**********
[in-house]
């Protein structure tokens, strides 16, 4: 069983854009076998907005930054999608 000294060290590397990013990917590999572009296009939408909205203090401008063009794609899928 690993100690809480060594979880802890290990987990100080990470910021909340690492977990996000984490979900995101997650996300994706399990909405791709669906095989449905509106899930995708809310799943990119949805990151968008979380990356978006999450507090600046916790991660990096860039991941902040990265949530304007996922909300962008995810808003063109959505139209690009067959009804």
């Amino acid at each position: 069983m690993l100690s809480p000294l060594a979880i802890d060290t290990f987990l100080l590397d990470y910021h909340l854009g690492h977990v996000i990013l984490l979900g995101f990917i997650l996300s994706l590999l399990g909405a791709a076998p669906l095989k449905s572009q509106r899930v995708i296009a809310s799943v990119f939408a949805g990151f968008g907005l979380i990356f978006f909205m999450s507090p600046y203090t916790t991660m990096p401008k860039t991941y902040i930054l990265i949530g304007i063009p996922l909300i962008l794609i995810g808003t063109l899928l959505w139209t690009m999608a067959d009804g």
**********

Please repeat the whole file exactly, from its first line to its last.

[in-house]
């Protein structure tokens, strides 16, 4: 069983854009076998907005930054999608 000294060290590397990013990917590999572009296009939408909205203090401008063009794609899928 690993100690809480060594979880802890290990987990100080990470910021909340690492977990996000984490979900995101997650996300994706399990909405791709669906095989449905509106899930995708809310799943990119949805990151968008979380990356978006999450507090600046916790991660990096860039991941902040990265949530304007996922909300962008995810808003063109959505139209690009067959009804």
């Amino acid at each position: 069983m690993l100690s809480p000294l060594a979880i802890d060290t290990f987990l100080l590397d990470y910021h909340l854009g690492h977990v996000i990013l984490l979900g995101f990917i997650l996300s994706l590999l399990g909405a791709a076998p669906l095989k449905s572009q509106r899930v995708i296009a809310s799943v990119f939408a949805g990151f968008g907005l979380i990356f978006f909205m999450s507090p600046y203090t916790t991660m990096p401008k860039t991941y902040i930054l990265i949530g304007i063009p996922l909300i962008l794609i995810g808003t063109l899928l959505w139209t690009m999608a067959d009804g």